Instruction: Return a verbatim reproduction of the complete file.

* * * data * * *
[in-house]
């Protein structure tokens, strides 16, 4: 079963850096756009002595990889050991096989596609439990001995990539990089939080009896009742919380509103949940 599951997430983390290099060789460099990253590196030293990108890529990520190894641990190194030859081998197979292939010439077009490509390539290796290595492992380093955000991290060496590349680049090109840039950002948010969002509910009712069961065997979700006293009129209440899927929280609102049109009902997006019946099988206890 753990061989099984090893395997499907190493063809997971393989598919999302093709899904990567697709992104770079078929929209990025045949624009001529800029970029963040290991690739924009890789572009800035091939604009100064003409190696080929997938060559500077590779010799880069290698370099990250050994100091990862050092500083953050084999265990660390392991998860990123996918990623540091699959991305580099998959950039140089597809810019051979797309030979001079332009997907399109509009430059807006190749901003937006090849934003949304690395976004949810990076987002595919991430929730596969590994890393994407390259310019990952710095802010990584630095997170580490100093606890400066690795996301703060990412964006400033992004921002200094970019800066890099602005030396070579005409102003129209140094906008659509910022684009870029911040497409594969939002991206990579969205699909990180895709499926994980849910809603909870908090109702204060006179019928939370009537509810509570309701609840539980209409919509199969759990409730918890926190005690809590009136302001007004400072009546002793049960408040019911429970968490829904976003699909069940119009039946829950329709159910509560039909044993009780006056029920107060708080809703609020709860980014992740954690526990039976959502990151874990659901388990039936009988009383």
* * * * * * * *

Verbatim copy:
[in-house]
């Protein structure tokens, strides 16, 4: 079963850096756009002595990889050991096989596609439990001995990539990089939080009896009742919380509103949940 599951997430983390290099060789460099990253590196030293990108890529990520190894641990190194030859081998197979292939010439077009490509390539290796290595492992380093955000991290060496590349680049090109840039950002948010969002509910009712069961065997979700006293009129209440899927929280609102049109009902997006019946099988206890 753990061989099984090893395997499907190493063809997971393989598919999302093709899904990567697709992104770079078929929209990025045949624009001529800029970029963040290991690739924009890789572009800035091939604009100064003409190696080929997938060559500077590779010799880069290698370099990250050994100091990862050092500083953050084999265990660390392991998860990123996918990623540091699959991305580099998959950039140089597809810019051979797309030979001079332009997907399109509009430059807006190749901003937006090849934003949304690395976004949810990076987002595919991430929730596969590994890393994407390259310019990952710095802010990584630095997170580490100093606890400066690795996301703060990412964006400033992004921002200094970019800066890099602005030396070579005409102003129209140094906008659509910022684009870029911040497409594969939002991206990579969205699909990180895709499926994980849910809603909870908090109702204060006179019928939370009537509810509570309701609840539980209409919509199969759990409730918890926190005690809590009136302001007004400072009546002793049960408040019911429970968490829904976003699909069940119009039946829950329709159910509560039909044993009780006056029920107060708080809703609020709860980014992740954690526990039976959502990151874990659901388990039936009988009383």